ESP solutions and data
How can Chris Nicastro truthfully state that DESE has “no intention” of gathering more student data? The request for 1297 data points proves her wrong. Is the RFP a precursor of DESE becoming a “service provider” vs a state agency directing educational policy/direction?

Whatever could go wrong with the data capturing and tracking of students?  This article from the NY Times about data tracking of adults gives us a glimpse of concerns of data capture and protecting it from hackers.  From Reading Your Palm for Security’s Sake:

They aren’t taking any chances at Barclays Bank in Britain. Stating an account number and other bona fides isn’t enough to get to your money at the bank’s wealth and investment management service. As an additional safeguard, a program analyzes customers’ voices when they call in, to make sure they match a voice print on file.

At some A.T.M.’s in Japan, getting cash isn’t simply a matter of entering a bank card and a password. The machine scans the vein pattern in a person’s palm before issuing money.

The technology that should provide assurances that services and information is not compromised is not perfected, however, and may create additional problems for consumers and the corporations utilizing the new methods:

But the technology also comes with a host of troublesome issues about its vulnerability to hacking and misuse.

The stakes can be high when inherently personal biometric data is hijacked, said Bruce Schneier, a security expert and author of “Liars and Outliers: Enabling the Trust That Society Needs to Thrive.” “If someone steals your password, you can change it,” he said. “But if someone steals your thumbprint, you can’t get a new thumb. The failure modes are very different.”

Is your school using thumbprints for your student to be able to eat lunch?  My local elementary school is utilizing this technology to speed up the lunch line process.  What happens if those scans are accessed by unauthorized parties and your child’s fingerprint is used for someone else’s identity?  How can your child prove that his/her fingerprint actually belongs to him/her?

The last paragraph of the article demonstrates the problem with the data collection mandated by Common Core State Standards Initiative.  Regardless of what CCSSI proponents state, it’s NOT “just standards”, it will require more data on students and teachers.  It will necessitate more data gathered to determine each child’s academic and behavioral progress.  This information will be tracked for each child cradle to grave and to contribute to teachers’ evaluations.  Why should you be concerned about your student’s information being accessed by third party companies and federal governmental agencies?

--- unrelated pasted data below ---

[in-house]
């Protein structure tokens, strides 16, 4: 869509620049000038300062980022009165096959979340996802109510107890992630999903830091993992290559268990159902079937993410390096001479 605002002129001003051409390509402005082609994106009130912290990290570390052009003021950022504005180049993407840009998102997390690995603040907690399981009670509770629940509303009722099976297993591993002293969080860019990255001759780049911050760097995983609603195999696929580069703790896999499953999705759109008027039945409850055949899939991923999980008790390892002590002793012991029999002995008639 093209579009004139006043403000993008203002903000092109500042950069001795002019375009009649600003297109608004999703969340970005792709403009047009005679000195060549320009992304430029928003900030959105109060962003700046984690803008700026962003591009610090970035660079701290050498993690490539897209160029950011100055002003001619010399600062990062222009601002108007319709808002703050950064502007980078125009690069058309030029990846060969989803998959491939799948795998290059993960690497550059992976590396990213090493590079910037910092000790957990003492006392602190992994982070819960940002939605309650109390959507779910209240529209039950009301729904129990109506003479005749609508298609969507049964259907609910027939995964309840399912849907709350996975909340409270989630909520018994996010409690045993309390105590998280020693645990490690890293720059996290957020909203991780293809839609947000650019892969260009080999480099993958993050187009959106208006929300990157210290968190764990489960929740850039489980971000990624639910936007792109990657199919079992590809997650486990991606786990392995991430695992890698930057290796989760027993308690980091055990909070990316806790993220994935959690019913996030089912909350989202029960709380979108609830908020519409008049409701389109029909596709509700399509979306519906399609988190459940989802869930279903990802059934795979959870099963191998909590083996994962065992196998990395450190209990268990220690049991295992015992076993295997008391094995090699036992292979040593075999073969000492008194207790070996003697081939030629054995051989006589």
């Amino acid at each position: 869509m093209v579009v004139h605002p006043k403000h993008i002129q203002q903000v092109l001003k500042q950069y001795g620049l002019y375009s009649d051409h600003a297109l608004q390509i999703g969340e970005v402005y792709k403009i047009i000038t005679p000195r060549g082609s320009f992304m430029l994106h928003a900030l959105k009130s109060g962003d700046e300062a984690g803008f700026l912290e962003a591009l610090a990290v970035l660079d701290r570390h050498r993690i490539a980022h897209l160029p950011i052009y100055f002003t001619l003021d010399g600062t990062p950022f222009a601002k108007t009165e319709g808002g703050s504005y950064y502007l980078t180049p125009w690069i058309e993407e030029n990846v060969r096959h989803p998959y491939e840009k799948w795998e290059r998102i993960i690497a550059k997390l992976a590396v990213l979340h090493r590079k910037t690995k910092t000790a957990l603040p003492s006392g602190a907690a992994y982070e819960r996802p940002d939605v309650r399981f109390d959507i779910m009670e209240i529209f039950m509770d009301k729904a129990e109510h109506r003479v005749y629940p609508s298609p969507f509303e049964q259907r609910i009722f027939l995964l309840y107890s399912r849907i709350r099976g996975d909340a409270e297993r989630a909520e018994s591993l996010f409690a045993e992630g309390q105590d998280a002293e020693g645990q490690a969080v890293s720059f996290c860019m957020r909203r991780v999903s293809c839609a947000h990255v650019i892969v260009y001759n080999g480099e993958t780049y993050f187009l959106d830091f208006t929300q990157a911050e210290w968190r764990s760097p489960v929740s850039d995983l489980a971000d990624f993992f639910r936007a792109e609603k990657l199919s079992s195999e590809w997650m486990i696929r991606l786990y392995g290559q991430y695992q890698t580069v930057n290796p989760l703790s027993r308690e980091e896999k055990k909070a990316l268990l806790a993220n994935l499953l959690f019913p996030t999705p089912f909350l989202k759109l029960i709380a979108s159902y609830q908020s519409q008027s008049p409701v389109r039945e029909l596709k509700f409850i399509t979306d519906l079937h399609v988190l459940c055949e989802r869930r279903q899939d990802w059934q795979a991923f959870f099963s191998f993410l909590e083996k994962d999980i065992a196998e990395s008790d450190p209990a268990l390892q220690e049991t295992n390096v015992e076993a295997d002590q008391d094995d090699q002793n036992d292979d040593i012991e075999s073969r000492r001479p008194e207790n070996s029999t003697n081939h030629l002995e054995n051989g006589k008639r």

But if the information is stored on a central server and unauthorized parties gain access to it, that is an entirely different problem.

“The centralized database is the scary part,” Mr. Schneier said. “That’s where the risk is. If it’s hacked into, suddenly everyone’s biometrics are stolen.”

Missouri DESE put out a 1297 data point Request for Proposal to vendors in its quest to compile a data base on Missouri students.  From yesterday’s post:

At that time (2011) DESE issued a *Request For Proposal for a supplier to bid on supplying a Statewide Student Information System (SSIS) that is about as all encompassing as you can imagine. You can find links to the original RFP here. Take a close look at the soon to be infamous Exhibit D. This is a spreadsheet of the data points DESE wanted to know if a vendor could collect using vendor developed software.

What is one of the many concerning data points DESE wanted to know if the vendor had the capability of capturing and tracking?


mosis data


What exactly are the “other forms of identification”?  DESE isn’t specific.  Based on the identification used by schools now (fingerprints for lunch), iris scans for student badge identification and student ID badges containing locator chips, it is an educated guess and “critical thinking skill” to believe that palms scans and other biometric forms of identification is coming at some point to your school.  Has your school district asked your permission for current biometric identification?  Do you know where this data is being stored?  What happens when and if your child’s thumbprint or iris scan is hacked?  Can you file suit against your school district, state agency, state board of education, your governor, your legislature?

Remember this quote:

“The centralized database is the scary part,” Mr. Schneier said. “That’s where the risk is. If it’s hacked into, suddenly everyone’s biometrics are stolen.”

It would behoove state legislatures to immediately enact data privacy legislation or possibly ready themselves for class action suits.  No system is hack proof.  Your child’s biometric information is only so safe.  When did it become permissible for governmental agencies to gather, access and provide access of this personal data to other agencies, governmental and private?  What does this have to do with education?





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